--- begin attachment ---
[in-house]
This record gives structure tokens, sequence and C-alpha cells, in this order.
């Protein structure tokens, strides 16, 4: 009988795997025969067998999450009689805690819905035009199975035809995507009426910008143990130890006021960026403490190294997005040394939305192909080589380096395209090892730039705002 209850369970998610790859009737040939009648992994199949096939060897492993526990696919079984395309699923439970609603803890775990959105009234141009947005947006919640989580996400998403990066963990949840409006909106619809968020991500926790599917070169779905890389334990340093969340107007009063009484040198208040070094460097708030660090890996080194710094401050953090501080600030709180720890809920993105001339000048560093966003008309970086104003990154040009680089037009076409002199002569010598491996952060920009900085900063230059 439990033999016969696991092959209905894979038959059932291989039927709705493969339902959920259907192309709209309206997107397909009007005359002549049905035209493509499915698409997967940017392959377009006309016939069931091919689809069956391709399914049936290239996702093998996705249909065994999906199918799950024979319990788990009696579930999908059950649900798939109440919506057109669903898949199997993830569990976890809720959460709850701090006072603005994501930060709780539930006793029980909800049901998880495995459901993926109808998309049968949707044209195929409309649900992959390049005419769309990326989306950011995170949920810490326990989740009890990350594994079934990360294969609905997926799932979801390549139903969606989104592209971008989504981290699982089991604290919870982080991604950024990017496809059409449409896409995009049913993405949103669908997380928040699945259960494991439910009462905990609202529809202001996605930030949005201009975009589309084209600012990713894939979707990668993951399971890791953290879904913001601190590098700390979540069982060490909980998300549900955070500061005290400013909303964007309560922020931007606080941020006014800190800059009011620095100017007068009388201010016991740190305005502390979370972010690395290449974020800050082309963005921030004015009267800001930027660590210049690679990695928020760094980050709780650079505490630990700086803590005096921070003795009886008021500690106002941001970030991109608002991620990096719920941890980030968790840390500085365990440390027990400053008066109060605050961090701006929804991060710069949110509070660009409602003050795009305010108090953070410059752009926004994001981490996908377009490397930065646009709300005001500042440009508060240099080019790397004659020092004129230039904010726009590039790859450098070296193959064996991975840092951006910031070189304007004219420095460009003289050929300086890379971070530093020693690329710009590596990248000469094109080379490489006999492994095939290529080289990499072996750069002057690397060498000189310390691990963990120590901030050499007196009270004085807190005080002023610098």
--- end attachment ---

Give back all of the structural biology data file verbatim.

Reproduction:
[in-house]
This record gives structure tokens, sequence and C-alpha cells, in this order.
């Protein structure tokens, strides 16, 4: 009988795997025969067998999450009689805690819905035009199975035809995507009426910008143990130890006021960026403490190294997005040394939305192909080589380096395209090892730039705002 209850369970998610790859009737040939009648992994199949096939060897492993526990696919079984395309699923439970609603803890775990959105009234141009947005947006919640989580996400998403990066963990949840409006909106619809968020991500926790599917070169779905890389334990340093969340107007009063009484040198208040070094460097708030660090890996080194710094401050953090501080600030709180720890809920993105001339000048560093966003008309970086104003990154040009680089037009076409002199002569010598491996952060920009900085900063230059 439990033999016969696991092959209905894979038959059932291989039927709705493969339902959920259907192309709209309206997107397909009007005359002549049905035209493509499915698409997967940017392959377009006309016939069931091919689809069956391709399914049936290239996702093998996705249909065994999906199918799950024979319990788990009696579930999908059950649900798939109440919506057109669903898949199997993830569990976890809720959460709850701090006072603005994501930060709780539930006793029980909800049901998880495995459901993926109808998309049968949707044209195929409309649900992959390049005419769309990326989306950011995170949920810490326990989740009890990350594994079934990360294969609905997926799932979801390549139903969606989104592209971008989504981290699982089991604290919870982080991604950024990017496809059409449409896409995009049913993405949103669908997380928040699945259960494991439910009462905990609202529809202001996605930030949005201009975009589309084209600012990713894939979707990668993951399971890791953290879904913001601190590098700390979540069982060490909980998300549900955070500061005290400013909303964007309560922020931007606080941020006014800190800059009011620095100017007068009388201010016991740190305005502390979370972010690395290449974020800050082309963005921030004015009267800001930027660590210049690679990695928020760094980050709780650079505490630990700086803590005096921070003795009886008021500690106002941001970030991109608002991620990096719920941890980030968790840390500085365990440390027990400053008066109060605050961090701006929804991060710069949110509070660009409602003050795009305010108090953070410059752009926004994001981490996908377009490397930065646009709300005001500042440009508060240099080019790397004659020092004129230039904010726009590039790859450098070296193959064996991975840092951006910031070189304007004219420095460009003289050929300086890379971070530093020693690329710009590596990248000469094109080379490489006999492994095939290529080289990499072996750069002057690397060498000189310390691990963990120590901030050499007196009270004085807190005080002023610098």